Published online Jul 20, 2019. doi: 10.5313/wja.v8.i3.19
Peer-review started: January 9, 2019
First decision: April 11, 2019
Revised: April 16, 2019
Accepted: June 17, 2019
Article in press: June 18, 2019
Published online: July 20, 2019
With the advancement of technology and health sciences, health care delivery costs are steadily increasing. This affects both households and governments. Unfortunately, the present truth is that health has become an essential but unaffordable commodity. This is very concerning. Quality, up-to-date, cost-effective health care delivery is one of the prime objectives, and focuses on administration and health care authority. As the per capita spent on health from public/government funds is very poor in developing countries, the responsibility of cost-effective health care delivery falls primarily on the shoulder of the treating physicians. Anesthesiologists are becoming an indispensable part of health care delivery, having a diverse role in the emergency, critical care, pain, and perioperative care of patients. As the population ages, the need for surgical care is also increasing. Therefore, the anesthesiologist can also play a more significant role in delivering cost-effective health care, and minimize the cost without affecting the quality. This brief narrative review analyzes the current practice of anesthesiologists in two prime areas in the context of cost-savings: Preoperative investigation and low/minimal flow anesthesia.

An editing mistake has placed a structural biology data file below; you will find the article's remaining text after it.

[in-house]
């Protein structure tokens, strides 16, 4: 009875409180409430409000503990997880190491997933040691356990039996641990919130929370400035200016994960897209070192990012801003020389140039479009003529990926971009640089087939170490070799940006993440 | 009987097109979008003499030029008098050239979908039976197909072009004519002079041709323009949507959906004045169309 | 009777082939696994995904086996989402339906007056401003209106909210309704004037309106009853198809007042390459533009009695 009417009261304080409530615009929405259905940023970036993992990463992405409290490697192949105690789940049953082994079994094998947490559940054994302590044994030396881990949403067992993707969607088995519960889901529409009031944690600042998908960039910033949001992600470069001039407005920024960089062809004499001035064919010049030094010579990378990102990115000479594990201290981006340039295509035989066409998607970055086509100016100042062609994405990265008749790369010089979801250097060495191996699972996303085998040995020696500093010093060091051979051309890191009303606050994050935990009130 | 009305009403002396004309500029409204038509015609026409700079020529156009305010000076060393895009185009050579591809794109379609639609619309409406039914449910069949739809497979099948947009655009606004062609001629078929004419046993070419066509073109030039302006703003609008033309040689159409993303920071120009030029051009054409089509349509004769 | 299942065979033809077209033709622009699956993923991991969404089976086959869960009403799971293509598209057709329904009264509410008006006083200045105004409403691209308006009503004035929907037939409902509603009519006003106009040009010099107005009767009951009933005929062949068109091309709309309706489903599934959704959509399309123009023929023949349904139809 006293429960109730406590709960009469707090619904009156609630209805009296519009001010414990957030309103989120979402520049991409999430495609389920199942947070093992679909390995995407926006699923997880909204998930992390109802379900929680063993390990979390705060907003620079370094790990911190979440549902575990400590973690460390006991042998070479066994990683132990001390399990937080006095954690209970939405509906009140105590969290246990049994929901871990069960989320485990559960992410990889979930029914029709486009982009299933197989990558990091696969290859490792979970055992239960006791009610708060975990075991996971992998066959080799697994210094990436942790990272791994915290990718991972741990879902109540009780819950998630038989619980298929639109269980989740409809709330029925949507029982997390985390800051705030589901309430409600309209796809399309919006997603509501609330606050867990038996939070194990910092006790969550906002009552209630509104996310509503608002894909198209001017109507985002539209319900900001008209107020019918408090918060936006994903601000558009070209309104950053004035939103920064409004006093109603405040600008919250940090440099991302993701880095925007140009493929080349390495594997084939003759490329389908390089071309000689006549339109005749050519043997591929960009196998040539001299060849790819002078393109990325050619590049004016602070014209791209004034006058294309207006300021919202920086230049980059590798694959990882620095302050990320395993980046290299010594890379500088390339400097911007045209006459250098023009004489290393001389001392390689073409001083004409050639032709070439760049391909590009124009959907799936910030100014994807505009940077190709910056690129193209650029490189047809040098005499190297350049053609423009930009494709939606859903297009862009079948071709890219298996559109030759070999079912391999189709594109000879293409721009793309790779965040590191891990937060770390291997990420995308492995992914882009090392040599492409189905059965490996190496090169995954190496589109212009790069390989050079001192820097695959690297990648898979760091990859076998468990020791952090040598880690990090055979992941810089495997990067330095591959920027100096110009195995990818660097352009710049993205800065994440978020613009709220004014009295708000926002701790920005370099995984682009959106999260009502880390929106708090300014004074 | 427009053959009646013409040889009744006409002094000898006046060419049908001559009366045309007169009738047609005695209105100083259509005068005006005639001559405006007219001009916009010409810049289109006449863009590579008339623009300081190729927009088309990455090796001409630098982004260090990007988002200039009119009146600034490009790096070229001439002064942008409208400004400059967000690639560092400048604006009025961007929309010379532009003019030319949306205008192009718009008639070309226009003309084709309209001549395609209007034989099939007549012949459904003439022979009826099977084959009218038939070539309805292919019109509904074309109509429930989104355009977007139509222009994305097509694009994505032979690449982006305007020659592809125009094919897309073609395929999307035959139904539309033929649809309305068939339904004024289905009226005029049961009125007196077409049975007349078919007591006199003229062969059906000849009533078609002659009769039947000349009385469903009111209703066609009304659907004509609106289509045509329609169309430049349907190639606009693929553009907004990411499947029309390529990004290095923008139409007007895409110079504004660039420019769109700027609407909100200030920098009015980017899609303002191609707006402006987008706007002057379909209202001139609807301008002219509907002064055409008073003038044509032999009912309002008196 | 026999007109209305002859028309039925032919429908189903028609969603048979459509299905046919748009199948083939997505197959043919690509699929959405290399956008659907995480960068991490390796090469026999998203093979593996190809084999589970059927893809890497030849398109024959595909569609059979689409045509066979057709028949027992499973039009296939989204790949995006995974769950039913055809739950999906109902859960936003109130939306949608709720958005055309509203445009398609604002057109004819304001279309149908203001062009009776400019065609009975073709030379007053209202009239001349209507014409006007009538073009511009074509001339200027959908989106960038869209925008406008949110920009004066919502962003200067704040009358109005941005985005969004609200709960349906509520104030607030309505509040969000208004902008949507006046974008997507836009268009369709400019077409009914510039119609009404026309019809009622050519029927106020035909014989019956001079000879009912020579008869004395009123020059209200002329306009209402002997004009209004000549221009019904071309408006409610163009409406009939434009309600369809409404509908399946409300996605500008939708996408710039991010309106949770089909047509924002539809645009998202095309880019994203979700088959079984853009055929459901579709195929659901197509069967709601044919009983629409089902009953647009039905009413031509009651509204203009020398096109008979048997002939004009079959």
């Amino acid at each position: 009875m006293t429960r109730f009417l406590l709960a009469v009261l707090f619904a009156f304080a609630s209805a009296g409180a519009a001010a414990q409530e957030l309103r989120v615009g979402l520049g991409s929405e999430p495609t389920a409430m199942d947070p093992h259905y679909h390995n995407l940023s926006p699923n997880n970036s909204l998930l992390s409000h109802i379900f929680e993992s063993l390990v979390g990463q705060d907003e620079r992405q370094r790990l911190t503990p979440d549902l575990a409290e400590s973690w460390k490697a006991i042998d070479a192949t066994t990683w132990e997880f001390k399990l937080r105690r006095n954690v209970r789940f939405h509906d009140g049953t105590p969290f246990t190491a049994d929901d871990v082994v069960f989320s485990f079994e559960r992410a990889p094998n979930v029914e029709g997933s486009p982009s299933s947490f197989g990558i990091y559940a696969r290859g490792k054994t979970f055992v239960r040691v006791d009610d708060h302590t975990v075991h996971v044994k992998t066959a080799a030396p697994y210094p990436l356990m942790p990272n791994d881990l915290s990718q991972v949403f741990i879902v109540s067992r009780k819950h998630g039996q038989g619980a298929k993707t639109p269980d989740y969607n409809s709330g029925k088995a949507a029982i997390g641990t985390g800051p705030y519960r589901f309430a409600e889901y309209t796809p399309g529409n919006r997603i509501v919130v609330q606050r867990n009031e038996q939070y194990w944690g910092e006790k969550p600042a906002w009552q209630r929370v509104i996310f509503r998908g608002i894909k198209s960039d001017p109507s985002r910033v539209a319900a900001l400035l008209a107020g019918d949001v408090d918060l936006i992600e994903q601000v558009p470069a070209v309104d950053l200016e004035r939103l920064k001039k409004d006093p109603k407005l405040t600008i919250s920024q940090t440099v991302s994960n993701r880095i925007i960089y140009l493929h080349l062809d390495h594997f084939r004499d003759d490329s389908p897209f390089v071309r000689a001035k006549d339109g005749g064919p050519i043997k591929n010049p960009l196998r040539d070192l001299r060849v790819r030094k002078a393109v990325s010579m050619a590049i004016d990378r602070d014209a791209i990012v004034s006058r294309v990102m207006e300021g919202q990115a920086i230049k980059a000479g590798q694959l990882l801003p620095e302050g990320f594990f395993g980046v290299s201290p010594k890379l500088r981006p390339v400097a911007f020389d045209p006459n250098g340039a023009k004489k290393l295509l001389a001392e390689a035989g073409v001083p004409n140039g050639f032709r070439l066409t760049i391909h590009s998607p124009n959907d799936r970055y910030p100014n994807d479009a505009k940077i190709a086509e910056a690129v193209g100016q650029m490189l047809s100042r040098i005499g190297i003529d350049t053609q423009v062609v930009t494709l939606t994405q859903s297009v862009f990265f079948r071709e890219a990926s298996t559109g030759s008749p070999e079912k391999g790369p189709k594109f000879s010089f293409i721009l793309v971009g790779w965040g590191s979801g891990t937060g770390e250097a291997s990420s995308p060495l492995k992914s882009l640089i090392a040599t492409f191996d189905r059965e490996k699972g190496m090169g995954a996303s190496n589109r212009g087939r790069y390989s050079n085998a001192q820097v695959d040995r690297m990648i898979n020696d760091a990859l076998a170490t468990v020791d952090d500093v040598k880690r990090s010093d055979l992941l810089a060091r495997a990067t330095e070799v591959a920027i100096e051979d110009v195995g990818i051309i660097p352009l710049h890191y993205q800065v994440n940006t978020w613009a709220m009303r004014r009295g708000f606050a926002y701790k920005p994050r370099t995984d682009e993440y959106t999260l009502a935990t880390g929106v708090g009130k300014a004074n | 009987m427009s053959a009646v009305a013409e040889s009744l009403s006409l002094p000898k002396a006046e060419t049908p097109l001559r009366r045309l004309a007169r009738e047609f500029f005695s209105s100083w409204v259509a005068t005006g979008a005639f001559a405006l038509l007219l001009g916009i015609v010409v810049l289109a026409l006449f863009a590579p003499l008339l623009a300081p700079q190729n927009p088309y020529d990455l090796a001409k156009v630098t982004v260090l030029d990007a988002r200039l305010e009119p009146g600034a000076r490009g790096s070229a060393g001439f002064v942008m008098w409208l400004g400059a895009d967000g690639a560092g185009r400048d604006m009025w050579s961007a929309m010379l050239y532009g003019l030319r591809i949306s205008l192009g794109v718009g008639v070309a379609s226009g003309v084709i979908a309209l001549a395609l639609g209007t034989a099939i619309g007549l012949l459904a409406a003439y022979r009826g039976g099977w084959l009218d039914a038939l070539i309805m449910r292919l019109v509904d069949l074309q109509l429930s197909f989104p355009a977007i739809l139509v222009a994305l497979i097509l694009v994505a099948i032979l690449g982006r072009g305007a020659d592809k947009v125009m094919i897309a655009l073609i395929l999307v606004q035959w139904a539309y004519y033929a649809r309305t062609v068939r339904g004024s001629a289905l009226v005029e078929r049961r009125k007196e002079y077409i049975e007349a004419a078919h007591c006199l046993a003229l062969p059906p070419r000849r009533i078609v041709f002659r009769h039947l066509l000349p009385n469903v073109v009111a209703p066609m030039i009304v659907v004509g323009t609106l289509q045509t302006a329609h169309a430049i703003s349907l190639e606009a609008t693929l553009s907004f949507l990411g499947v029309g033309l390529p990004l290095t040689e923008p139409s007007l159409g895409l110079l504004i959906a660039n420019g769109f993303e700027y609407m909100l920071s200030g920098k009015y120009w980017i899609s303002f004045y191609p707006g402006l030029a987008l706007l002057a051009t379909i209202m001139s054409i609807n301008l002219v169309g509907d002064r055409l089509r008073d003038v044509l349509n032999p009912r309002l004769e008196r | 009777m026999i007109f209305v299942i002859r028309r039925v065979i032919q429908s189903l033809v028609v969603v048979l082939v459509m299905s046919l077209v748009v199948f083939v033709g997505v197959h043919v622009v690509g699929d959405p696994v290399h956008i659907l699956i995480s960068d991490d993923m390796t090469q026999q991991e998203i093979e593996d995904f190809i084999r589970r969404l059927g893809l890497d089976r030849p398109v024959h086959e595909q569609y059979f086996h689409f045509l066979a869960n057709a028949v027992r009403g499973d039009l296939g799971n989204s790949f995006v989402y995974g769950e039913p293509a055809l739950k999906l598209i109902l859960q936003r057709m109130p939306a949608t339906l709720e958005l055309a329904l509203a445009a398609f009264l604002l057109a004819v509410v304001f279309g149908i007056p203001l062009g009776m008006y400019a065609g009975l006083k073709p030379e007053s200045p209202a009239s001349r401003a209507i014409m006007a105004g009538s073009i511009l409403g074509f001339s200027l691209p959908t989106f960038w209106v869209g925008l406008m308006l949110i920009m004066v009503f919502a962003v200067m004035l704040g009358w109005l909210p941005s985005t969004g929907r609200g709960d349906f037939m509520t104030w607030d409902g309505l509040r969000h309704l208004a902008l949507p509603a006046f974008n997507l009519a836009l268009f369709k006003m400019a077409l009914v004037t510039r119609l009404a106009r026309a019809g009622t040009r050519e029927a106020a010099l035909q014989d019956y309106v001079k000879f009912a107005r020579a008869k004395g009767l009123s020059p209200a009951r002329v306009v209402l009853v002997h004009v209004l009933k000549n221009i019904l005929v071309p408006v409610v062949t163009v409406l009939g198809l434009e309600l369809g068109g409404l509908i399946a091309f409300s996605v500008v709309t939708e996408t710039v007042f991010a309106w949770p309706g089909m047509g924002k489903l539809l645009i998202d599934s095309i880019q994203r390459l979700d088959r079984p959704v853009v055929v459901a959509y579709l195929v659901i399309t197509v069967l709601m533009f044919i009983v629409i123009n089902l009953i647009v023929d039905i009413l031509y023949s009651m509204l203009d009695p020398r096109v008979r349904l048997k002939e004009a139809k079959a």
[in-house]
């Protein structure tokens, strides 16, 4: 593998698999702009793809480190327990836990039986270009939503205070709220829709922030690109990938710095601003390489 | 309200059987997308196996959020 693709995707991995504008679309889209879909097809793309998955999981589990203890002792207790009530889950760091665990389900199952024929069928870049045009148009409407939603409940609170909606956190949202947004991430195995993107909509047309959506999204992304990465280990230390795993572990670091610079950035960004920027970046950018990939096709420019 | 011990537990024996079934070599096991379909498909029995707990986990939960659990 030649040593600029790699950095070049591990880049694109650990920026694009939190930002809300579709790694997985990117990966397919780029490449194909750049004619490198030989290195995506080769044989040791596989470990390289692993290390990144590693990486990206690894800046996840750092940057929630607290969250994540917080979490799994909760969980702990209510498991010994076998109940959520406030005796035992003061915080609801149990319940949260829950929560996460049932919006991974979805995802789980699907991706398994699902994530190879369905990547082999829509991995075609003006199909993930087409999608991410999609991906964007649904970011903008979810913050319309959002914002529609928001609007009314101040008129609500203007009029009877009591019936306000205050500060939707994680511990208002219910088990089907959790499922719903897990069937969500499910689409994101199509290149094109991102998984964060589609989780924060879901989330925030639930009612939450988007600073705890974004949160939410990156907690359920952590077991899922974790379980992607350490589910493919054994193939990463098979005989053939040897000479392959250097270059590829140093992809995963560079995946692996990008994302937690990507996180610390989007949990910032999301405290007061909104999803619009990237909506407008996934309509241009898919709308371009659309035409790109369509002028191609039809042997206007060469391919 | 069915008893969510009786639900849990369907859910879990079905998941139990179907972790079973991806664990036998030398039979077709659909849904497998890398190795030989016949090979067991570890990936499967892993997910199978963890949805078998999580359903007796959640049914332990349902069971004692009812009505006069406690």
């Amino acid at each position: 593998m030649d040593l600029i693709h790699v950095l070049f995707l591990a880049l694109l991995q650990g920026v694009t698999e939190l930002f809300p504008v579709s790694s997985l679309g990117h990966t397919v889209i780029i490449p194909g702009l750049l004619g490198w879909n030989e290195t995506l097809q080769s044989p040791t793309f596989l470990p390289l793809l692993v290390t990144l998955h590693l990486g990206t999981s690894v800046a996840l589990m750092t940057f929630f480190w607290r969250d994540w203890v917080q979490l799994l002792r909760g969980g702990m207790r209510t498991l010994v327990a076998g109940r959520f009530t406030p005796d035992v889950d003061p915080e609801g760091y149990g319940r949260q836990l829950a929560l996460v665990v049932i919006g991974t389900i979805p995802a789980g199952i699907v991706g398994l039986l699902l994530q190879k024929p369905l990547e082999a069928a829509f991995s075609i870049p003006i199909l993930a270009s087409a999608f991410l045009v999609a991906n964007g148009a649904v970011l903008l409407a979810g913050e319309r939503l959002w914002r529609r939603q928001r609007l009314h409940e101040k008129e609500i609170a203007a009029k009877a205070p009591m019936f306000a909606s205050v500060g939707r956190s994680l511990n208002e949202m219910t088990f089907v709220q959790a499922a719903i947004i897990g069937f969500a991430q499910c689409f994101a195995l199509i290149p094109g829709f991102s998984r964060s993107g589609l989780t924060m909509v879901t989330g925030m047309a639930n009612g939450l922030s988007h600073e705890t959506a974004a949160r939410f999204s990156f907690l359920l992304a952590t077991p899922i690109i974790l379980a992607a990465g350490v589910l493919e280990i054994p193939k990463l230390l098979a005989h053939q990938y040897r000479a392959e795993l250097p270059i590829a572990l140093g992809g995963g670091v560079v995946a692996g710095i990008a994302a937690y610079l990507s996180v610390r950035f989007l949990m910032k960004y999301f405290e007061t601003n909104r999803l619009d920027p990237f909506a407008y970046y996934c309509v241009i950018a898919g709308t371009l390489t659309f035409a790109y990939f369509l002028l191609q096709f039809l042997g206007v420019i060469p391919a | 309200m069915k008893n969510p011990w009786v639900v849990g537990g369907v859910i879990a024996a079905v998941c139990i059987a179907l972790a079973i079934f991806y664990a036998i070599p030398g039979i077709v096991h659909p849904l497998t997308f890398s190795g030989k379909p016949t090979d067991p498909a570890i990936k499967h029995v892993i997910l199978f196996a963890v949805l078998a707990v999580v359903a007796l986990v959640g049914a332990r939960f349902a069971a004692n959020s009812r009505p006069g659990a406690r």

Core tip: Health care costs are escalating worldwide, affecting both governments and households. The need for surgery and interventional procedures are also steadily increasing. This has led to the increased requirement of clinical services from anesthesiologists. Therefore, anesthesiologists can also play an important role in cost containment. Two of the significant areas where cost reduction is possible are preoperative tests and the use of low and minimal flow anesthesia. However, a few factors may act as a hindrance to clinical practice. This opinion review paper discusses these issues and the possible remedial steps for providing cost-effective, quality healthcare, especially in developing countries.